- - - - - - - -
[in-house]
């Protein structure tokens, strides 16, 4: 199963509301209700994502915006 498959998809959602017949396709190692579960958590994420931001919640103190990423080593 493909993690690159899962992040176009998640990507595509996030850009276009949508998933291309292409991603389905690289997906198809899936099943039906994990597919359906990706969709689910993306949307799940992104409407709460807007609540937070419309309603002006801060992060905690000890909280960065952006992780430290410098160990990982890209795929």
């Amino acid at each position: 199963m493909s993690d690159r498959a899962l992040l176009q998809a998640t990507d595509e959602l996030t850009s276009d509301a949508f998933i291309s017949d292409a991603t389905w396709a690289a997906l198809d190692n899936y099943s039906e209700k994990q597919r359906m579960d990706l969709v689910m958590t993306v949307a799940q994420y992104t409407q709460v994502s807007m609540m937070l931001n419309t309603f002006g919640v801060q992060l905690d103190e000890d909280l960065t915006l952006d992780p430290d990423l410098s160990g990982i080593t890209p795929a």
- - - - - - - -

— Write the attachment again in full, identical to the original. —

[in-house]
């Protein structure tokens, strides 16, 4: 199963509301209700994502915006 498959998809959602017949396709190692579960958590994420931001919640103190990423080593 493909993690690159899962992040176009998640990507595509996030850009276009949508998933291309292409991603389905690289997906198809899936099943039906994990597919359906990706969709689910993306949307799940992104409407709460807007609540937070419309309603002006801060992060905690000890909280960065952006992780430290410098160990990982890209795929």
């Amino acid at each position: 199963m493909s993690d690159r498959a899962l992040l176009q998809a998640t990507d595509e959602l996030t850009s276009d509301a949508f998933i291309s017949d292409a991603t389905w396709a690289a997906l198809d190692n899936y099943s039906e209700k994990q597919r359906m579960d990706l969709v689910m958590t993306v949307a799940q994420y992104t409407q709460v994502s807007m609540m937070l931001n419309t309603f002006g919640v801060q992060l905690d103190e000890d909280l960065t915006l952006d992780p430290d990423l410098s160990g990982i080593t890209p795929a």